A new research article has been published by Dr. Ágota Duró at the Asia-Pacific Journal (JapanFocus). Duró recently recieved her PhD from Hiroshima City University in Peace Studies, and (full disclosure) I was her doctoral supervisor. This article is drawn from her dissertation which focused on Japanese civil society support for the rights and welfare of Korean hibakusha. There were tens of thousands of Koreans who experienced the nuclear attacks on Hiroshima and Nagasakai, and it is only in the last few decades that they have recieved access to medical care related to their injuries and radiation-induced illnesses and legal recognition as hibakusha. These steps were largely forced on the Japanese government by the organizing and efforts of a small group of Japanese citizens. This article focuses on the support for Korean hibakusha from the Japanese medical community and groups organized to help Korean hibakusha access adequate medical care.

Dr. Kawamura Toratarō in 1984. (Source: Chūgoku Shimbun)

Duró writes:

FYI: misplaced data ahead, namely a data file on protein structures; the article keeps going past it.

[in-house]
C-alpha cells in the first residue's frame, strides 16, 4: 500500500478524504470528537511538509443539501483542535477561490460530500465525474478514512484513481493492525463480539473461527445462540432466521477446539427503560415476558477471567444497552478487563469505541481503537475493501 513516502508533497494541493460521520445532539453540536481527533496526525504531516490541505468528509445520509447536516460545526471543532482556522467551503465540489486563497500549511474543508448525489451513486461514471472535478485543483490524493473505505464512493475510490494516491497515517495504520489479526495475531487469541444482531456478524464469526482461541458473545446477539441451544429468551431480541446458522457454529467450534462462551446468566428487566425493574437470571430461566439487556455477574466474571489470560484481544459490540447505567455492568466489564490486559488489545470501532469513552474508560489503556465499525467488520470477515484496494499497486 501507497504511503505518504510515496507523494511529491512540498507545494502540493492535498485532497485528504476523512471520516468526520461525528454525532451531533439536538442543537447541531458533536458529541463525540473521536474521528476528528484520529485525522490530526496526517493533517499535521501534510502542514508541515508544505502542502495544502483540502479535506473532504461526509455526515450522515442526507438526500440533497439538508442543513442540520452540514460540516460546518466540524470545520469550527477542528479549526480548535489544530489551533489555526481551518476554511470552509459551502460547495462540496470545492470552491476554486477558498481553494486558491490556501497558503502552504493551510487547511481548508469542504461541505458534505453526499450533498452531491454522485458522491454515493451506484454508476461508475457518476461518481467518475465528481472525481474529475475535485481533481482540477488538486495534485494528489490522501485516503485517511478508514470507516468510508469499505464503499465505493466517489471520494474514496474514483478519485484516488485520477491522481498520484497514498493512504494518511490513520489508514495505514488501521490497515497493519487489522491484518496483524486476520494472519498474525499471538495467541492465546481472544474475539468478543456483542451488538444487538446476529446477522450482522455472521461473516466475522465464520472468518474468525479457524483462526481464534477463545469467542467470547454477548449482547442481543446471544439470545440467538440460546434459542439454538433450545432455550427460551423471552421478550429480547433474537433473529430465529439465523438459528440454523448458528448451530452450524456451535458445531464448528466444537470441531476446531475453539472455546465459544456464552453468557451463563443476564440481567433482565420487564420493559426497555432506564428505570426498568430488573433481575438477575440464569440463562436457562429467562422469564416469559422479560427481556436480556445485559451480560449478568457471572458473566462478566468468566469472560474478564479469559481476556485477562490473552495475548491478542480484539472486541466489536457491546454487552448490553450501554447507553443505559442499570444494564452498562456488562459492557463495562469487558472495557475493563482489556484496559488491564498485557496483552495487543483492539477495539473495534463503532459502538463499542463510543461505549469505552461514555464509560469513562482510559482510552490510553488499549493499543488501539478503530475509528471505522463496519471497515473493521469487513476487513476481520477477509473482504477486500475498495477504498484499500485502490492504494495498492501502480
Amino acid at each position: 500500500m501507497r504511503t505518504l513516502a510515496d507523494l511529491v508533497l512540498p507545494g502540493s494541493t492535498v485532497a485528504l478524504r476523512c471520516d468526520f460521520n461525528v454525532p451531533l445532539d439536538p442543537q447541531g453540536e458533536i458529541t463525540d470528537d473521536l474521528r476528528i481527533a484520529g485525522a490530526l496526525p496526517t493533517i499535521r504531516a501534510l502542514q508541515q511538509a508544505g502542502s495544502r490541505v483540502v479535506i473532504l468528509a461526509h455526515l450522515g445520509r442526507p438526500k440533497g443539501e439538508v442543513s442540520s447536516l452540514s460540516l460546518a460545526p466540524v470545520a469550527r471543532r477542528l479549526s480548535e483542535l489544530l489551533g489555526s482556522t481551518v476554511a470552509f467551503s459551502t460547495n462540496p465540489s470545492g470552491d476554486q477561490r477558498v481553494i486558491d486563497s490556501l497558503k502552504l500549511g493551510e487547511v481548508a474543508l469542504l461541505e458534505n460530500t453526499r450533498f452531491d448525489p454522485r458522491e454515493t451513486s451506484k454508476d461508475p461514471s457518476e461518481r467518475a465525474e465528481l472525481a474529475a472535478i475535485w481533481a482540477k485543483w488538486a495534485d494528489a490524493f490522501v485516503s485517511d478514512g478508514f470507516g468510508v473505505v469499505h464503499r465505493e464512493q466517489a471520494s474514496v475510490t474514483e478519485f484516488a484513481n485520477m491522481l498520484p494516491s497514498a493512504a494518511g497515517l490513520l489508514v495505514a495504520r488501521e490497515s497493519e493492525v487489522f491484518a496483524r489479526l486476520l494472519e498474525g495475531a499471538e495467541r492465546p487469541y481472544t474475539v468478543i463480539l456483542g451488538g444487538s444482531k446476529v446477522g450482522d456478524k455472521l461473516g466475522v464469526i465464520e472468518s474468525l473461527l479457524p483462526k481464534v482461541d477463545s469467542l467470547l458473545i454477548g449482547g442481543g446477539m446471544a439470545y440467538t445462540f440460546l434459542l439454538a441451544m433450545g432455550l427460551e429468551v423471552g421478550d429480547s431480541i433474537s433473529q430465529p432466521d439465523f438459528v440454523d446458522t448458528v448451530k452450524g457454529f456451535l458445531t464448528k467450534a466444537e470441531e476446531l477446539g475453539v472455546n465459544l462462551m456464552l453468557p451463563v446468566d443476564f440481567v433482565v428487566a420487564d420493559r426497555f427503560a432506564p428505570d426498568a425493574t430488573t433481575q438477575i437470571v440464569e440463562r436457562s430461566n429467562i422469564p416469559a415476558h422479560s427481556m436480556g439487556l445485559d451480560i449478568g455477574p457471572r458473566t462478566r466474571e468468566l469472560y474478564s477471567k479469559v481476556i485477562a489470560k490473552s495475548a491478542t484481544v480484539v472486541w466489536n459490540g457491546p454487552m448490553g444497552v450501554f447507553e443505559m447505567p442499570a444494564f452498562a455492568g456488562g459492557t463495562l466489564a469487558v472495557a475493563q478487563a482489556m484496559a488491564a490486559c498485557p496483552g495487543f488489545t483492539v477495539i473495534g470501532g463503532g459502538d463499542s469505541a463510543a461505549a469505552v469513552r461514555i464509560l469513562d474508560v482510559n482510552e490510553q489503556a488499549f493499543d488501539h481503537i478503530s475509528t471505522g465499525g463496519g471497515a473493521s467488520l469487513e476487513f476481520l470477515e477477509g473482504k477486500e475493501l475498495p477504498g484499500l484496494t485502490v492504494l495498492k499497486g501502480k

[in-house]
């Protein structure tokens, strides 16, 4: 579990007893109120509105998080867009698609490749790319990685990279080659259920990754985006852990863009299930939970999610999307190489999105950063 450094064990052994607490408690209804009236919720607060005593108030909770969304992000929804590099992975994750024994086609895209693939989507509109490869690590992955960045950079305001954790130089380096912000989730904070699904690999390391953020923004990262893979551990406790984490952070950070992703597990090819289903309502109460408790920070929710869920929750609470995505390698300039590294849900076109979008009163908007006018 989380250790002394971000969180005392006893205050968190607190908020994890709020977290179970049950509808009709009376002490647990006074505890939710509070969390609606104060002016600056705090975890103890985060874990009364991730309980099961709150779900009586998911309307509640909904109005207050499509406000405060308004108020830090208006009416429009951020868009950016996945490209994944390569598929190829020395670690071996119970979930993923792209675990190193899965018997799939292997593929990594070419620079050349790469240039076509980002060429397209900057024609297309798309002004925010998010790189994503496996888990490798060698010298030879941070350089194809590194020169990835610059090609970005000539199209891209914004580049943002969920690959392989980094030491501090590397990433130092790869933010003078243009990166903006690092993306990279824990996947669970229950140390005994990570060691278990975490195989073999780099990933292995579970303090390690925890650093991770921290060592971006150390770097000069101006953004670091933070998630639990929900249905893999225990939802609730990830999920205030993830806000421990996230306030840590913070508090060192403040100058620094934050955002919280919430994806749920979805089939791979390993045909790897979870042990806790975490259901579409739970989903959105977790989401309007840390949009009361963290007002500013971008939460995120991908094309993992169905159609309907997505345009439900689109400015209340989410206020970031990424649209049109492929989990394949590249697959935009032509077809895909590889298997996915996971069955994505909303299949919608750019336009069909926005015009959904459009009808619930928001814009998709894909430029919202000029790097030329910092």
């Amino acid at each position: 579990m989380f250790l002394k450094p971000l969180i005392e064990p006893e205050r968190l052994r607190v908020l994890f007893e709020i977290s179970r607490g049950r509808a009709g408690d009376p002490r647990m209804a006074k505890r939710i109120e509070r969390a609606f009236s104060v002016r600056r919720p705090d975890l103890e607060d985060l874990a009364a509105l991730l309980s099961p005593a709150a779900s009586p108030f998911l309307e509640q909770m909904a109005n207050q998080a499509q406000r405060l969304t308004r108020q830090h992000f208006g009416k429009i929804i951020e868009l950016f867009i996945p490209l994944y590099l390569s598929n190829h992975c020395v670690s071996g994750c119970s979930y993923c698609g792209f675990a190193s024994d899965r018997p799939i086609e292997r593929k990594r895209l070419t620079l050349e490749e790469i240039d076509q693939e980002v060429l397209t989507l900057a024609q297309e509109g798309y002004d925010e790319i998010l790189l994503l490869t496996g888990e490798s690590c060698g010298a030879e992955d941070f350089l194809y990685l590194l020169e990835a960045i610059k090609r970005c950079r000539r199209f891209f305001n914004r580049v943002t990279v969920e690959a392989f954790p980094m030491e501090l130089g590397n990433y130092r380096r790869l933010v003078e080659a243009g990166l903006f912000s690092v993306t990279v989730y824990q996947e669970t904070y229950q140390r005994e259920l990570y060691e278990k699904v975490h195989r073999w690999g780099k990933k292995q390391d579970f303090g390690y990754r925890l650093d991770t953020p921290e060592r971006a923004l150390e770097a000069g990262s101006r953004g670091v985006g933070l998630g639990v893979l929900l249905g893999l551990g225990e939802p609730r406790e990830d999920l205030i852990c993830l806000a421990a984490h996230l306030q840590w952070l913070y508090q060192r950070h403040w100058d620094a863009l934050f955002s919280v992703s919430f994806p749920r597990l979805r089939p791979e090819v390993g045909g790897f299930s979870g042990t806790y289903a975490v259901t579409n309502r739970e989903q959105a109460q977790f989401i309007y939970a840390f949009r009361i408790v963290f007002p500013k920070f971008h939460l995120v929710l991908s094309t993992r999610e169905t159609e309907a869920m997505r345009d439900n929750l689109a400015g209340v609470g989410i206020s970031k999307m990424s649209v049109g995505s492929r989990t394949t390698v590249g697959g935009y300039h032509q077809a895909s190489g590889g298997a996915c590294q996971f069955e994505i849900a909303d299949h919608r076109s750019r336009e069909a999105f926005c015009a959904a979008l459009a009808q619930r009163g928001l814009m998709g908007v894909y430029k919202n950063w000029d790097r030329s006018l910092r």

"In the wake of the recognition of the lack of relief measures and medical support for atomic bomb survivors (hibakusha) residing in South Korea, some Japanese dedicated themselves to assuring that Korean victims received subsidized medical treatment. This study assesses the significance of Japanese civil society-based medical support implemented by an anti-nuclear and relief organization, Kakkin Kaigi, and a Hiroshima-based doctor, Dr. Kawamura Toratarō. It also analyzes Japanese – South Korean citizen cooperation and the Japanese governmental relief program for hibakusha. In particular, it explains how Japanese grassroots movements succeeded in providing long-term medical support and eventually assuring that the Japanese government extend relief to long-neglected Korean victims.

This article explores the medical assistance for Korean hibakusha who returned to South Korea, as carried out by Japanese citizens in the 1970s and 1980s, with a particular focus on Kakkin Kaigi and Kawamura’s support activities, but also touching upon the Japanese – South Korean intergovernmental relief program. The medical committee Kawamura set up in 1984 was more effective in providing support for hibakusha in South Korea than the medical support program introduced by the Japanese and South Korean governments in the 1980s. The grassroots medical assistance for Korean hibakusha launched in the 1970s also contributed to the Japanese Supreme Court’s 2015 landmark ruling that guaranteed reimbursement of the medical expenses of overseas hibakusha."

It is a powerful article based on exhaustive historical research and oral history interviews.